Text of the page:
In simple or layman’s terms, the body feels cold through the somatosensory system; a system associated with touch. Now while this is a simple definition – there is a whole bunch of complex parts, components, and mechanics that go into the making of this system. Like a machine or maybe a factory, the somatosensory system can be divided into three stages – input, processes, and outputs. And there are many parts that make these operations possible. The massive network of nerve endings carpet the skin all over and enable the individual to feel different tactile sensations – heat, cold, pain, textures, and even vibrations.
To understand how the skin and the somatosensory system work, it would be relevant to see the structure of the skin.
If one were to take a cross-section of the skin, then it is easy to see the many layers that go into its making. Truly, the somatosensory system is a marvel of engineering that the body uses to protect itself from so many external factors and influences. The layer that is visible to everyone is the outermost layer or the ‘epidermis.’ This waterproof layer is going through constant cycles of “refresh”, with dead skin cells sloughing off and being replaced by new ones.
Going inwards, the second layer is the ‘dermis.’ This is the layer that supplies nutrients to the epidermis. It is loaded in nerve cells, blood vessels, and nerve endings as well. The last layer is the subcutaneous tissue, which has fat and connective tissue. One of the biggest functions that this layer performs is the regulation of body temperature and shock absorption.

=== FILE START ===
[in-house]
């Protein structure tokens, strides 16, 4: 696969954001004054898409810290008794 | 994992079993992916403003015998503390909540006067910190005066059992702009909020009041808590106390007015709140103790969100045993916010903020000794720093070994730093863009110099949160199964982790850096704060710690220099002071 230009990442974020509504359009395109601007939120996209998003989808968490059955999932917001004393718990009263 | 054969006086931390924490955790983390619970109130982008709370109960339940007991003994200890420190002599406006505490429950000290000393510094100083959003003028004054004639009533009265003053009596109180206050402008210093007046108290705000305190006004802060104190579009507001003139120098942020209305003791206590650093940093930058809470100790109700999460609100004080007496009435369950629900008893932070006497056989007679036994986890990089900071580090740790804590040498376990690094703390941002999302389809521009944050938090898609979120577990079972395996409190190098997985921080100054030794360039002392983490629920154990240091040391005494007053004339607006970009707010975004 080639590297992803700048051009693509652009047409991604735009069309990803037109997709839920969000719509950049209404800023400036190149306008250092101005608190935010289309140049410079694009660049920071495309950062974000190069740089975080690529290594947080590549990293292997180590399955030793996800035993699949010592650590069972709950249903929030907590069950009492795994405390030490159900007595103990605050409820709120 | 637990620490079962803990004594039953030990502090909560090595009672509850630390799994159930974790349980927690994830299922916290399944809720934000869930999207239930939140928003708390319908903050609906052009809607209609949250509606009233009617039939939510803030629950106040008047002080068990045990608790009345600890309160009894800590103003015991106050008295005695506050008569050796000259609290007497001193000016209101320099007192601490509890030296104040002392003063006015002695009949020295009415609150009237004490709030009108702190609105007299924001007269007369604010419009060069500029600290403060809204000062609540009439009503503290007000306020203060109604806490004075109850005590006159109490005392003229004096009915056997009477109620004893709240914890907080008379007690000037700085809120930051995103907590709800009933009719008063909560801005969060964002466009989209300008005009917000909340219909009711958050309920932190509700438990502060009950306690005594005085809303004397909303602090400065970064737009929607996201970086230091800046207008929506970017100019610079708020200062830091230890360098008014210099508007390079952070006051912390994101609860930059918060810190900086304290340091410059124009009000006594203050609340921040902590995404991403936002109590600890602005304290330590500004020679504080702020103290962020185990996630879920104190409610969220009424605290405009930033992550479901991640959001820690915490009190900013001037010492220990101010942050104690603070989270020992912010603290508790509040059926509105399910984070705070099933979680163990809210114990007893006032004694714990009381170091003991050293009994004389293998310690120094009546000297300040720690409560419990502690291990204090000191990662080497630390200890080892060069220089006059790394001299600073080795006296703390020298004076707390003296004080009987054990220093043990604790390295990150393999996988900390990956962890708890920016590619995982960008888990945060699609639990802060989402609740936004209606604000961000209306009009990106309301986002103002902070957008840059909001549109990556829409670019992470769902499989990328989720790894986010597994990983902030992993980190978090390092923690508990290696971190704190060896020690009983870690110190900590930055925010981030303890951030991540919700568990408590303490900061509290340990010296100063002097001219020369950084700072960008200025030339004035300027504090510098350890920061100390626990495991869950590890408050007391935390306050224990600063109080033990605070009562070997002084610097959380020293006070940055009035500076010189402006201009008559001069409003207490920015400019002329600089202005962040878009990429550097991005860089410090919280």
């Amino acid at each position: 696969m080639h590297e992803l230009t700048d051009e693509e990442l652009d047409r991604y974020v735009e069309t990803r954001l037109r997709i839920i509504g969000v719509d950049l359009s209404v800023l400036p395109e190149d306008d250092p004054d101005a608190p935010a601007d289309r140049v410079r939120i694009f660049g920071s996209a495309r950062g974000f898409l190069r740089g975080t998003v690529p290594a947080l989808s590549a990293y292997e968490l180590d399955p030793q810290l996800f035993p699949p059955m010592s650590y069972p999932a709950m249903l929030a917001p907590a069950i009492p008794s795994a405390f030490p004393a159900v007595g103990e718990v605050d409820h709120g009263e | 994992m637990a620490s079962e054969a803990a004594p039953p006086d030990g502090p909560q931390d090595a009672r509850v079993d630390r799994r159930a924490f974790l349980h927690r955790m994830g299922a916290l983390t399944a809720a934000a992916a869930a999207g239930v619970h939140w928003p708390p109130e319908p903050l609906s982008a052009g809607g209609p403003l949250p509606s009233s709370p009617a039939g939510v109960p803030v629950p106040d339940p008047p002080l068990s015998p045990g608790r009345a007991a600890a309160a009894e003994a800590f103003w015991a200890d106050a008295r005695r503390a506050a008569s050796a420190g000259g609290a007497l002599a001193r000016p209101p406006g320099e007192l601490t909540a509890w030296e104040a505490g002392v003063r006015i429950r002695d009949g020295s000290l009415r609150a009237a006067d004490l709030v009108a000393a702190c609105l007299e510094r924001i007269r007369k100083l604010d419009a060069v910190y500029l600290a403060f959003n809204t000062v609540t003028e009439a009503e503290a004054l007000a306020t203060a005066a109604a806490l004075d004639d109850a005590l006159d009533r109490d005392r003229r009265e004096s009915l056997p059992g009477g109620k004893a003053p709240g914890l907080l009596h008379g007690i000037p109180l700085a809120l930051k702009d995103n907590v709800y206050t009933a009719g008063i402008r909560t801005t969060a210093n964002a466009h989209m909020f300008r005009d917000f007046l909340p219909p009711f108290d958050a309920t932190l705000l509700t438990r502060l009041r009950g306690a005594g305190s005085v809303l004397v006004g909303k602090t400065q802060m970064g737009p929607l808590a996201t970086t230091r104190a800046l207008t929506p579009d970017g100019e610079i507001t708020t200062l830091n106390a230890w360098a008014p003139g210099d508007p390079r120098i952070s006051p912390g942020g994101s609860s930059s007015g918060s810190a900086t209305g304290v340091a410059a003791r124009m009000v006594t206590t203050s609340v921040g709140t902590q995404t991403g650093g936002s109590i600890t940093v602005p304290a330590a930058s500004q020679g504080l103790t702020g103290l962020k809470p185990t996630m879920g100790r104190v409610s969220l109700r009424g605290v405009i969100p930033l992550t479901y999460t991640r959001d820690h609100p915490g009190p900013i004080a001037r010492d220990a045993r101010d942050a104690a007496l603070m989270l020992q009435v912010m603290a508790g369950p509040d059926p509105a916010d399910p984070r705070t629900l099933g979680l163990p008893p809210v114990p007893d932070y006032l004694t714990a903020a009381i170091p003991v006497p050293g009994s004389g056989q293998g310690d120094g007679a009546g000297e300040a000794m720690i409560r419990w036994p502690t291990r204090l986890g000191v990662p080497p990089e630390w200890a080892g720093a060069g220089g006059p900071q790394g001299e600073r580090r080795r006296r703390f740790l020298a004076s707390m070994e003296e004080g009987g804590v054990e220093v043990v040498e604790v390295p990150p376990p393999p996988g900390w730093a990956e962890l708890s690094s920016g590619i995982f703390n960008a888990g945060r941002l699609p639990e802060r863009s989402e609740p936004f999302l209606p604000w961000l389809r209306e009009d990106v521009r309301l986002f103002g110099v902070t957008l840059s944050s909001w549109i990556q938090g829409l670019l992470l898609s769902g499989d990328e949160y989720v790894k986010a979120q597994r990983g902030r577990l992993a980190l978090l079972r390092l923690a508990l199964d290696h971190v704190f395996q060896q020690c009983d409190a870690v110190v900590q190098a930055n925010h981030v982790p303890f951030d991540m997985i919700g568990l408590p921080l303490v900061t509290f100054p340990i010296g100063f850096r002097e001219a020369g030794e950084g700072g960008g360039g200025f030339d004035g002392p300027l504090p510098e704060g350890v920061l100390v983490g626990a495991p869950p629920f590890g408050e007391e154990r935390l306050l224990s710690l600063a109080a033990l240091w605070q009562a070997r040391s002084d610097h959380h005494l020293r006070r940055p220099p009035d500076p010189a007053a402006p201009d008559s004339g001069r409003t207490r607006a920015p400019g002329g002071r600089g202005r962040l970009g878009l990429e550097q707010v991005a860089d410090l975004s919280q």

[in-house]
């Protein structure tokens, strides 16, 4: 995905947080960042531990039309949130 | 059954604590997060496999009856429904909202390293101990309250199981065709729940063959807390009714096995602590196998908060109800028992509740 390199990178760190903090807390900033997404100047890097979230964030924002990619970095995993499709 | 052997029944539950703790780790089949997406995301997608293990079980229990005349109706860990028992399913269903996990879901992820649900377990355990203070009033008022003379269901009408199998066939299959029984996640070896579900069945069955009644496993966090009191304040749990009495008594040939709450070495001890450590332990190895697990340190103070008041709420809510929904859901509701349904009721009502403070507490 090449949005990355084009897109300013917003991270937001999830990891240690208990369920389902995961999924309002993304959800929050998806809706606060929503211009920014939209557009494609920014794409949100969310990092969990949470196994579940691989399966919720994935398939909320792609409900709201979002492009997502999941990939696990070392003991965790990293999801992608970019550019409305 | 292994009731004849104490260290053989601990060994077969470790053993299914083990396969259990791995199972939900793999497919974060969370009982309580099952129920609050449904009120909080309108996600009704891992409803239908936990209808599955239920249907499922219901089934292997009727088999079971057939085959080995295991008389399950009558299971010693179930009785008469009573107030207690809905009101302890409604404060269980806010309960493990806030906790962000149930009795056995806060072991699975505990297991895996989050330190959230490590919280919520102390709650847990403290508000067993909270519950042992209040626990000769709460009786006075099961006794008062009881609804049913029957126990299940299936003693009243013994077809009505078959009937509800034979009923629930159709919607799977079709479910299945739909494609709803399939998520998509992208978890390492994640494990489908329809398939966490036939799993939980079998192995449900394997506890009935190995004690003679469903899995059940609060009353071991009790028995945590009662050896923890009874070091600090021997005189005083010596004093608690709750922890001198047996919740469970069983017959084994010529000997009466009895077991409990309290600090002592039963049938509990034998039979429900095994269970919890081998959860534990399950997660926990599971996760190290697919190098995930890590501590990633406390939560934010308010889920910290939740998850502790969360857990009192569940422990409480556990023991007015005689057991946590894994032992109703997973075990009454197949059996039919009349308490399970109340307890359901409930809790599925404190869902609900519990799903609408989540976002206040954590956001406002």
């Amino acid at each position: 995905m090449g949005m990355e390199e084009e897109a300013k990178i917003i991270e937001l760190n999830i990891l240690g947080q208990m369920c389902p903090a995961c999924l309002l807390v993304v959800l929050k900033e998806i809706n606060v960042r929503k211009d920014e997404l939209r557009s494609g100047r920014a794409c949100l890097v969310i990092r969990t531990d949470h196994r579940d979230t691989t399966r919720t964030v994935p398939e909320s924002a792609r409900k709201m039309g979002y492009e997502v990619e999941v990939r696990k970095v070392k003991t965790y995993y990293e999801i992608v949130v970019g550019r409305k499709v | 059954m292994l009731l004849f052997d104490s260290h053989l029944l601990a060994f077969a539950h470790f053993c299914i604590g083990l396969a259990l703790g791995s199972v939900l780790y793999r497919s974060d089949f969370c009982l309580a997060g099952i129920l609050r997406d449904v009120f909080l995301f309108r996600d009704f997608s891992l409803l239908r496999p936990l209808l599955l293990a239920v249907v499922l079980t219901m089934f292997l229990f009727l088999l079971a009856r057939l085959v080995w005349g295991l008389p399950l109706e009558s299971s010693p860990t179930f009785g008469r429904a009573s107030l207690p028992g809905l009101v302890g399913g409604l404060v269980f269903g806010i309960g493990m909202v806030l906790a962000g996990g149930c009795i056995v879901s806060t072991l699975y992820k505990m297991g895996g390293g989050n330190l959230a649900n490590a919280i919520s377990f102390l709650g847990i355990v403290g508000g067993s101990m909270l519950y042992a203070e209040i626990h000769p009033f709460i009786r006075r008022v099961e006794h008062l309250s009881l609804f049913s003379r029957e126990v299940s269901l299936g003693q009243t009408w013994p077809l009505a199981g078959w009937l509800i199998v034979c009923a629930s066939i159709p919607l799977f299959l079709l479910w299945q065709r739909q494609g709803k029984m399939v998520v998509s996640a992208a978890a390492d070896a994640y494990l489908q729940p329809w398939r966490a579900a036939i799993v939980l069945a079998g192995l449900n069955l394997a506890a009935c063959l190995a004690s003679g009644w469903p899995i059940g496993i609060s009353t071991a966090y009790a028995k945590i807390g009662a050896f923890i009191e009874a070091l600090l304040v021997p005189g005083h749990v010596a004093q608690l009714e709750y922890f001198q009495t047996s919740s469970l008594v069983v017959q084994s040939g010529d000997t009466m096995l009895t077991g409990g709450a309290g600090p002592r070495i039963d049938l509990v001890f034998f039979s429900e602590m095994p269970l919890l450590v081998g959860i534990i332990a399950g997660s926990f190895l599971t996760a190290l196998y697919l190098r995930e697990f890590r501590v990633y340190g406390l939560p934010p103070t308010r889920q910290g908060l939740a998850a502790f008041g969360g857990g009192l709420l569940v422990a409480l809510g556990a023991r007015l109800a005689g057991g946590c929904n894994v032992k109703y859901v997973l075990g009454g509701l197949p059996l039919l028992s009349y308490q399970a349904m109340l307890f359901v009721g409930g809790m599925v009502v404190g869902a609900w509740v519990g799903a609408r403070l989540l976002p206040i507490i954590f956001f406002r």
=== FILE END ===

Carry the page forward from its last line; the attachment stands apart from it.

The Components of the Somatosensory System
This system is built on four pillars if one can call it that. These pillars are essentially different types of receptors. A sensory receptor is a nerve ending, which reacts to every stimulus that it comes in contact with. These receptors can, therefore, respond to thermal inputs, the “feel” of different things, and stimuli that cause pain. The four receptors that are kind of super specialists in their jobs are:
Each one of these receptors does its job in keeping the skin alive to the sensations. For the scope of this article, it would be useful to focus on the second pillar and that is the thermoreceptor.
So how does the body know when to feel cold?
One of the components of the somatosensory system, the thermoreceptor is responsible for the body to feel the sensation of cold. These receptors lie in the dermis layer of the skin. They are classified into hot and cold receptors. The cold receptors kick in when the skin’s surface dips below 95 degrees Fahrenheit (or 308.15 Kelvin or 35 degrees Celsius). They go into the non-stimulated mode when the body surface temperature dips below 41 degrees Fahrenheit (or 5-degree Celsius or 278.15 Kelvin). This non-stimulated mode can be visualized when one thinks of the fact that the body goes numb in extremely cold weather.
The receptors that are responsible for feeling cold also outnumber those, which are responsible for hot sensations. Interestingly, the greatest number of cold receptors is located in the ears and face and, therefore, covering up these extremities gets the body to feel warmer quickly. The entire process of feeling cold takes place with the external stimulus being transmitted through neurons and the central nervous system, and then the body being told that it is cold – all of it in less than the blink of an eye.